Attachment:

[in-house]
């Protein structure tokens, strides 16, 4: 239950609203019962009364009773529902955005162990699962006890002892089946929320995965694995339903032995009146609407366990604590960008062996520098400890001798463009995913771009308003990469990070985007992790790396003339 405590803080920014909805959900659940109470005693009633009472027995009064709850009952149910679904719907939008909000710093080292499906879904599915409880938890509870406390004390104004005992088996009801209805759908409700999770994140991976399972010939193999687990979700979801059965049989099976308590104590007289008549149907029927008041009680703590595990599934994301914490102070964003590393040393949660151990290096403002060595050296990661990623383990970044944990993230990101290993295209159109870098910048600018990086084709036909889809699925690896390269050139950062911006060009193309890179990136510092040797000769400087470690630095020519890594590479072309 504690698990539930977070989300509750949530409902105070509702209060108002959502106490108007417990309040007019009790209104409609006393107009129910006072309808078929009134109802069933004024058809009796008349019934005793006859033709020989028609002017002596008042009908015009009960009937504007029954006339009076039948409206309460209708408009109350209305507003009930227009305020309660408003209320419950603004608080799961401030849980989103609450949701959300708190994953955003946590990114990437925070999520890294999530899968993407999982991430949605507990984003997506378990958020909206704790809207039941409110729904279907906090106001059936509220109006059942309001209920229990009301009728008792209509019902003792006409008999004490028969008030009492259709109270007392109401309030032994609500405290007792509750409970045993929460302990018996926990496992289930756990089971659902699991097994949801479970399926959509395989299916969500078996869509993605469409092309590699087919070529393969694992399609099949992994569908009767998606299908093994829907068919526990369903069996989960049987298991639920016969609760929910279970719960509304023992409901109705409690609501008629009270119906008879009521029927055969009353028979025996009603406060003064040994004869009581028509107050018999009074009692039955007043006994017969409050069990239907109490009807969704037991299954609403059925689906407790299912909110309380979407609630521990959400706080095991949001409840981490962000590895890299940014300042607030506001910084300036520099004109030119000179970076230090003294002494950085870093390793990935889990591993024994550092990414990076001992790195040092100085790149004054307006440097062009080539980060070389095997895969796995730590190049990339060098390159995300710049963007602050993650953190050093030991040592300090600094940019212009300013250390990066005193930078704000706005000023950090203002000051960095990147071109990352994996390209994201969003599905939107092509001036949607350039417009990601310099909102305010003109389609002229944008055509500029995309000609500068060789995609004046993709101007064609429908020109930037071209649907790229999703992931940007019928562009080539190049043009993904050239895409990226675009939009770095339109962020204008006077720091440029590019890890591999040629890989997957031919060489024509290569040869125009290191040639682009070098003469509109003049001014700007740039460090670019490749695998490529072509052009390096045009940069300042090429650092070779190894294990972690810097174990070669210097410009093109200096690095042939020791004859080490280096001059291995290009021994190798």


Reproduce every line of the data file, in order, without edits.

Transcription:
[in-house]
């Protein structure tokens, strides 16, 4: 239950609203019962009364009773529902955005162990699962006890002892089946929320995965694995339903032995009146609407366990604590960008062996520098400890001798463009995913771009308003990469990070985007992790790396003339 405590803080920014909805959900659940109470005693009633009472027995009064709850009952149910679904719907939008909000710093080292499906879904599915409880938890509870406390004390104004005992088996009801209805759908409700999770994140991976399972010939193999687990979700979801059965049989099976308590104590007289008549149907029927008041009680703590595990599934994301914490102070964003590393040393949660151990290096403002060595050296990661990623383990970044944990993230990101290993295209159109870098910048600018990086084709036909889809699925690896390269050139950062911006060009193309890179990136510092040797000769400087470690630095020519890594590479072309 504690698990539930977070989300509750949530409902105070509702209060108002959502106490108007417990309040007019009790209104409609006393107009129910006072309808078929009134109802069933004024058809009796008349019934005793006859033709020989028609002017002596008042009908015009009960009937504007029954006339009076039948409206309460209708408009109350209305507003009930227009305020309660408003209320419950603004608080799961401030849980989103609450949701959300708190994953955003946590990114990437925070999520890294999530899968993407999982991430949605507990984003997506378990958020909206704790809207039941409110729904279907906090106001059936509220109006059942309001209920229990009301009728008792209509019902003792006409008999004490028969008030009492259709109270007392109401309030032994609500405290007792509750409970045993929460302990018996926990496992289930756990089971659902699991097994949801479970399926959509395989299916969500078996869509993605469409092309590699087919070529393969694992399609099949992994569908009767998606299908093994829907068919526990369903069996989960049987298991639920016969609760929910279970719960509304023992409901109705409690609501008629009270119906008879009521029927055969009353028979025996009603406060003064040994004869009581028509107050018999009074009692039955007043006994017969409050069990239907109490009807969704037991299954609403059925689906407790299912909110309380979407609630521990959400706080095991949001409840981490962000590895890299940014300042607030506001910084300036520099004109030119000179970076230090003294002494950085870093390793990935889990591993024994550092990414990076001992790195040092100085790149004054307006440097062009080539980060070389095997895969796995730590190049990339060098390159995300710049963007602050993650953190050093030991040592300090600094940019212009300013250390990066005193930078704000706005000023950090203002000051960095990147071109990352994996390209994201969003599905939107092509001036949607350039417009990601310099909102305010003109389609002229944008055509500029995309000609500068060789995609004046993709101007064609429908020109930037071209649907790229999703992931940007019928562009080539190049043009993904050239895409990226675009939009770095339109962020204008006077720091440029590019890890591999040629890989997957031919060489024509290569040869125009290191040639682009070098003469509109003049001014700007740039460090670019490749695998490529072509052009390096045009940069300042090429650092070779190894294990972690810097174990070669210097410009093109200096690095042939020791004859080490280096001059291995290009021994190798």